Born in 1998, Karin Kei Nagano is the daughter of conductor Kent Nagano and pianist Mari Kodama, and has been performing in public since childhood. Making one’s solo CD debut with Bach’s Inventions and Sinfonias is an audacious gesture, yet overall Nagano’s solid technique and tasteful musicianship yield fine results.
To be certain, Nagano does not quite match the refined articulation, the sense of dance, and the liveliness of character that András Schiff and Angela Hewitt bring to their respective Inventions and Sinfonias cycles, nor does she capture the brooding tension that Simon Dinnerstein divines from similarly slow tempo choices in certain pieces (the F minor Sinfonia, for example). Still, there are excellentRead more moments, especially in the Sinfonias.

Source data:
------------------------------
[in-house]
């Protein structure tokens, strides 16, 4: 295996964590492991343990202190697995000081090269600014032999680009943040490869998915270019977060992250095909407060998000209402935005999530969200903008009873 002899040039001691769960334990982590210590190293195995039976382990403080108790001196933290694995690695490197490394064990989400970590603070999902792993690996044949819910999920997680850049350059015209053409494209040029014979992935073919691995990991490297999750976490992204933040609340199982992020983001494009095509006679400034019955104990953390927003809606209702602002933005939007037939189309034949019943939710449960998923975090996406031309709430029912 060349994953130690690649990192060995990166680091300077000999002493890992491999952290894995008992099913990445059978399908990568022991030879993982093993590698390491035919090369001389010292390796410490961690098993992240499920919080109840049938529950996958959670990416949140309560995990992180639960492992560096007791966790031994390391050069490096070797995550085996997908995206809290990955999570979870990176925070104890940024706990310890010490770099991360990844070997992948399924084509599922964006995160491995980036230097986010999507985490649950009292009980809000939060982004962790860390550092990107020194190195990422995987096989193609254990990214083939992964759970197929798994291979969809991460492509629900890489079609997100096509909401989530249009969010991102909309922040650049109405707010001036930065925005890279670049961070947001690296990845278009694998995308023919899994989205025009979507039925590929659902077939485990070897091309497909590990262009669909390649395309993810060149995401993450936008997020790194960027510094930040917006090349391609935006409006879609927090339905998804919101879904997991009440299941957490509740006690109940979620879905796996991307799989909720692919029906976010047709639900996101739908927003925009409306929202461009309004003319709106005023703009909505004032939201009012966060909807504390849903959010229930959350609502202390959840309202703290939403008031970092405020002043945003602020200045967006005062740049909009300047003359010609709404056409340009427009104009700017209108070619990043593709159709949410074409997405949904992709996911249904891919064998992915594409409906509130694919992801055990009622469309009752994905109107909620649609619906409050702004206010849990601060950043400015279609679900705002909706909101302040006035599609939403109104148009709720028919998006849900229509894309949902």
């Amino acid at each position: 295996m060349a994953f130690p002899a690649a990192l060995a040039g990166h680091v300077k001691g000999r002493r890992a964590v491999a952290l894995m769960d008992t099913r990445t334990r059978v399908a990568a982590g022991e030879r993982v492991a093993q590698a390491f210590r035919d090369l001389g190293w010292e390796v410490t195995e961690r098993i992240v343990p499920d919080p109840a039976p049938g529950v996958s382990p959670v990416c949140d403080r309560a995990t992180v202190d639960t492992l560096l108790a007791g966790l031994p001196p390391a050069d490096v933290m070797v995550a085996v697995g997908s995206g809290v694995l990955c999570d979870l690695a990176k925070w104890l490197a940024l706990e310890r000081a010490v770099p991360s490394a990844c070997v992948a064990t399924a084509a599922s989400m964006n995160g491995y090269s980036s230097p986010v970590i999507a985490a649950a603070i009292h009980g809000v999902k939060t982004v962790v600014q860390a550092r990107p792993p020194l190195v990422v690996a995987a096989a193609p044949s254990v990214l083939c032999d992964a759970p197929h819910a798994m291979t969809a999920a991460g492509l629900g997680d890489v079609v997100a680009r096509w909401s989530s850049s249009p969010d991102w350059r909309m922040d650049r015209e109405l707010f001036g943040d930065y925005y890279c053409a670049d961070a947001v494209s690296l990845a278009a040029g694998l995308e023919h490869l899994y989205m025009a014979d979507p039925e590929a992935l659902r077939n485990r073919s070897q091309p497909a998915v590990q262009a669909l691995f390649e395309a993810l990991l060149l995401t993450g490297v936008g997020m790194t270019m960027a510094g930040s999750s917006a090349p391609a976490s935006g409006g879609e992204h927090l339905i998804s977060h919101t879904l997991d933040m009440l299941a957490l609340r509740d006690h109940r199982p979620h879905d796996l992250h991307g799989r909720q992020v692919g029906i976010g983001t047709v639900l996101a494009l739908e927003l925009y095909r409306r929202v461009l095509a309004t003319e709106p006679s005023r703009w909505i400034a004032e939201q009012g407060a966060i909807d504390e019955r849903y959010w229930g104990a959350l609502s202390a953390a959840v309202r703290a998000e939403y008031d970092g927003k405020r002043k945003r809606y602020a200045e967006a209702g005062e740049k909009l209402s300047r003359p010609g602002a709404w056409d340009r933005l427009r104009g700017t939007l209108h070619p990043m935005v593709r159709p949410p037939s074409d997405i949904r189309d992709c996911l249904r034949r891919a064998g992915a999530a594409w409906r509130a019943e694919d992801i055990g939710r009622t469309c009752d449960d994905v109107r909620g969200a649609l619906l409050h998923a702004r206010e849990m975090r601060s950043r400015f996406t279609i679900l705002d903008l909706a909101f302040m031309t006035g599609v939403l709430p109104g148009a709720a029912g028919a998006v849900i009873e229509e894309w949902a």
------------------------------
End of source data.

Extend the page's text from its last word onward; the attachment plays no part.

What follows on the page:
Note, for example, Nagano’s conversational unfolding of the C major’s imitative writing, the lilt of the B minor’s repeated-note motive, or the D major’s understated yet perceptible swagger. The two-part B-flat Invention receives a brisk and slightly brash reading, while the E major Invention’s chromatic motive is intensified by way of Nagano’s thoughtful use of dynamics. Trills and embellishments, however, could be more assertive.
Incidentally, Nagano orders the pieces according to the 1720 Clavierbüchlein’s symmetrically ascending and descending cycle of keys, rather than the more frequently recorded numerical sequence as set out in Bach’s 1723 edition of the score. It’s a musically wise decision that others might wish to emulate.